List of John Benjamins publications for which Akin Odebunmi plays a role.
2022. Nigerian hospital setting discourse. Handbook of Pragmatics: 24th Annual Installment, Östman, Jan-Ola and Jef Verschueren (eds.), pp. 188–220
Ọmọlúàbí. Handbook of Pragmatics: 2015 Installment, Östman, Jan-Ola and Jef Verschueren (eds.)2015.
“The baby dey CHUK CHUK”: Language and emotions in doctor–client interaction. Pragmatics and Society 3:1, pp. 120–1482012.
Nigerian Pidgin is a popular informal communicative code in Nigerian social, economic and political experience. It is sometimes spoken in formal situations in the hospital setting when participants find it pragmatically convenient. Despite its communicative significance, little research has been… read more | Article
Participation configuration in a Nigerian university campus. Pragmatics & Cognition 20:1, pp. 186–2152012.
Studies on participation and spatial orientations of college students have examined aspects of university life, as projected through language, from a reportorial or narrative perspective, but hardly any one of these studies has been devoted exclusively to how students’ participation structure,… read more | Article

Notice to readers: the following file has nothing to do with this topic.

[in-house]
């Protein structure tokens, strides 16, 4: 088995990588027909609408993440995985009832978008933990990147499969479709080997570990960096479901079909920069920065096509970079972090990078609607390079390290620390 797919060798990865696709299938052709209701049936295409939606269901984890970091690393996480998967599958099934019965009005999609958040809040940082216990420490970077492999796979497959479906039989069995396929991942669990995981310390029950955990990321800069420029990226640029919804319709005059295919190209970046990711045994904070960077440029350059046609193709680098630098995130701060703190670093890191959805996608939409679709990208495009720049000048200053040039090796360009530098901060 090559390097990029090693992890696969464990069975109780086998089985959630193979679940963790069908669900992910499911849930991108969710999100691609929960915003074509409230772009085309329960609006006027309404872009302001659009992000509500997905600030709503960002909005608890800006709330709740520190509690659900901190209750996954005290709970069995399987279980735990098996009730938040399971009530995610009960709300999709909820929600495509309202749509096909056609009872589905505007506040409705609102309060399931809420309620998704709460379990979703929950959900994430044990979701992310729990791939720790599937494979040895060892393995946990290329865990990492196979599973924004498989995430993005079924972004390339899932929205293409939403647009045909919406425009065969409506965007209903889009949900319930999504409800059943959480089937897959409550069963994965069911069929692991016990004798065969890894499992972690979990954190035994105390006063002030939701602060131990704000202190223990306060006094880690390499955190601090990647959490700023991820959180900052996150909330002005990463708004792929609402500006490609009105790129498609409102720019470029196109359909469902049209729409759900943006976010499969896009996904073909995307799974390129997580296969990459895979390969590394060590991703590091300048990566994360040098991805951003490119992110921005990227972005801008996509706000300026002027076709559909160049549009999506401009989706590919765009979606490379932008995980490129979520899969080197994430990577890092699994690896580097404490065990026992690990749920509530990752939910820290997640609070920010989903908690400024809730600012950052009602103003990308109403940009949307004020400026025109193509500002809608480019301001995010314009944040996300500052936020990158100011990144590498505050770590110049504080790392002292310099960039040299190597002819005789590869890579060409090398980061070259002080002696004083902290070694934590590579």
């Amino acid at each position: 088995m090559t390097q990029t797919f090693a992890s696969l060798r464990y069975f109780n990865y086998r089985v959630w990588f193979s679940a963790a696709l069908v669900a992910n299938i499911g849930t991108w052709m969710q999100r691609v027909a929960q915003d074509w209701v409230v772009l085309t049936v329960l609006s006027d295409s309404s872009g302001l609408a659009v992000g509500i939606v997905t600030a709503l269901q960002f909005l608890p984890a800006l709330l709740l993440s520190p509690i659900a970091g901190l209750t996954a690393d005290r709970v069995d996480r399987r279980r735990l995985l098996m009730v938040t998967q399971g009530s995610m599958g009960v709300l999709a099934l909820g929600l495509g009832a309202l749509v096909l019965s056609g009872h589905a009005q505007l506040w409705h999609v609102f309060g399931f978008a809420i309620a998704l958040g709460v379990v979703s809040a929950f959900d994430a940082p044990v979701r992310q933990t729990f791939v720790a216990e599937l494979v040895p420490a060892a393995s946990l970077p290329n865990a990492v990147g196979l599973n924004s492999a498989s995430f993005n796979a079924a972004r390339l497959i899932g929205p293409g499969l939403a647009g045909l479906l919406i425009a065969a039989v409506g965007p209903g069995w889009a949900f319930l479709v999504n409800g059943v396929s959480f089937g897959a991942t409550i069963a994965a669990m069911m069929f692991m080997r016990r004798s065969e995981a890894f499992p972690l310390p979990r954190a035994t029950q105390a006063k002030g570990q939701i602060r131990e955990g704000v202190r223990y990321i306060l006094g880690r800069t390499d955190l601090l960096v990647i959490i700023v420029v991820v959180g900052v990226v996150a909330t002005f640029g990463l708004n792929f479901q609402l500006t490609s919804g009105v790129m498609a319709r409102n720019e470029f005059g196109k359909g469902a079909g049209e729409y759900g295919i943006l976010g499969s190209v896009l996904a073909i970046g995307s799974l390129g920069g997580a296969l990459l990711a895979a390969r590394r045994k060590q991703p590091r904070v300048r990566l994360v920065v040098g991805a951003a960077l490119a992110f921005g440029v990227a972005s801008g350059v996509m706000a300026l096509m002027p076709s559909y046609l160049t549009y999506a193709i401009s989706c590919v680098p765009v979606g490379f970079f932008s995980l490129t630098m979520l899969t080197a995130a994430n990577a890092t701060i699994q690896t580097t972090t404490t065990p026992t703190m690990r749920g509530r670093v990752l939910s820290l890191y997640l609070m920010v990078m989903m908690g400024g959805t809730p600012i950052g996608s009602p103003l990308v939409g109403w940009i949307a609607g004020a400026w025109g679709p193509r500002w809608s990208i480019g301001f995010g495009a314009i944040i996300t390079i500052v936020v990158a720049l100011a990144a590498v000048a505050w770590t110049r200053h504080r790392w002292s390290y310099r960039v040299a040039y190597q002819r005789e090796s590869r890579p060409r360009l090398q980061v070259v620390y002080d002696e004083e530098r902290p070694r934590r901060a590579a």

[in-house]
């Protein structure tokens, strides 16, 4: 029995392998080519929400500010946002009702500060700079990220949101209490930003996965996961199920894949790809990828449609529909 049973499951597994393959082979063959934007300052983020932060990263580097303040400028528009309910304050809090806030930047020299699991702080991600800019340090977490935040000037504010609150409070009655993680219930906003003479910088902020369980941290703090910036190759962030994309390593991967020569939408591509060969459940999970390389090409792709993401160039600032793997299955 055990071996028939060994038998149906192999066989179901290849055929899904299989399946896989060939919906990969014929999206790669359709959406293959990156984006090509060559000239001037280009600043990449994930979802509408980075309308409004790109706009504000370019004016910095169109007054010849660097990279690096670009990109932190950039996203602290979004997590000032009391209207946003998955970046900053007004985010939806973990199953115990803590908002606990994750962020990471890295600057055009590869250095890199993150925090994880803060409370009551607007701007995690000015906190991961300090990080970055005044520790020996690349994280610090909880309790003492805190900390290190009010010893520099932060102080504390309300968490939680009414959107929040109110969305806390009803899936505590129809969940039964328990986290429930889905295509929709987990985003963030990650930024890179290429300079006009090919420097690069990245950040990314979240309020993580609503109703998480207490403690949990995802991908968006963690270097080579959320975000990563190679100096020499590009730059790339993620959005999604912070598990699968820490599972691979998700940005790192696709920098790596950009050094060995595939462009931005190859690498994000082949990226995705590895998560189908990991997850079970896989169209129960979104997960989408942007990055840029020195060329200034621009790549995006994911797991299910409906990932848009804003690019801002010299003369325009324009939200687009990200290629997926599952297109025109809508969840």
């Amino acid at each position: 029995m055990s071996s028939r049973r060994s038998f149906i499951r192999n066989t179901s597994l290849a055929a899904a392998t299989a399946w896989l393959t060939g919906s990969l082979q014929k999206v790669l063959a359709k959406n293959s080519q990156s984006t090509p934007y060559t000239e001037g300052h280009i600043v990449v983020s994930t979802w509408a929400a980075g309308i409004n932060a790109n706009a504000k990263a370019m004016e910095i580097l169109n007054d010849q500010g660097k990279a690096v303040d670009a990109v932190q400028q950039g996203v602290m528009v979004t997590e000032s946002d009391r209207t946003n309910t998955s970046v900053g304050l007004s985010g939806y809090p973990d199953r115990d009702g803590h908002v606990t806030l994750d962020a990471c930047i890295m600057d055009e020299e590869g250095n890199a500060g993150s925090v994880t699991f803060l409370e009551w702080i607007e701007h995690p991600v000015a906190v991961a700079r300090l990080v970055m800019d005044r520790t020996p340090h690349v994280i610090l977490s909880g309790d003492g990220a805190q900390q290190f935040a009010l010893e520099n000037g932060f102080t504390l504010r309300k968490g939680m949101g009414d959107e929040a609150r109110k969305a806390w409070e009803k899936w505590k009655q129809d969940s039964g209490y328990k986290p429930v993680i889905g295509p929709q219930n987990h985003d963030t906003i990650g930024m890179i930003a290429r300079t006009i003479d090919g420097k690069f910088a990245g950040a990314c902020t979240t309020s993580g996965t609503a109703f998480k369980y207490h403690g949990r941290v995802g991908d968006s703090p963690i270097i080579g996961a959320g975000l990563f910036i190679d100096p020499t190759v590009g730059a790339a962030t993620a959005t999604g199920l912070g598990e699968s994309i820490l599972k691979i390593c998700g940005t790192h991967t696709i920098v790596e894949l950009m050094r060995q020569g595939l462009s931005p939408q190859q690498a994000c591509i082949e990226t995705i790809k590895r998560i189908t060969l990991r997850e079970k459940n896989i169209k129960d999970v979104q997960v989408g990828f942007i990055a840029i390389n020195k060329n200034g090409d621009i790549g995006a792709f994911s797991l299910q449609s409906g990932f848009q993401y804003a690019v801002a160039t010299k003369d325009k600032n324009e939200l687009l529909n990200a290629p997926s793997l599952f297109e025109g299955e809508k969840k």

Although communication in medical practice is reputed for exactitude and objectivity, many doctors in several countries make equivocal, concealing utterances in certain situations when relating with clients. This phenomenon, despite its importance in doctor-client interaction, has received little… read more | Article
Ideology and body part metaphors in Nigerian English. Review of Cognitive Linguistics 8:2, pp. 272–2992010.
Studies on Nigerian English (NE) have largely focused on the variation of NE from Standard English. Few of these have investigated metaphors in NE and none, to the best of my knowledge, has worked on ideology and metaphor. This paper fills this gap by concentrating only on body part metaphors.… read more | Article
The paper examines the pragmatic roles that locutionary acts play in understanding the communication between doctors and patients in Southwestern Nigeria. Working within John Austin’s locutionary acts, with restrictions to the lexical occurrences and lexical relationships observed in the discourse,… read more | Article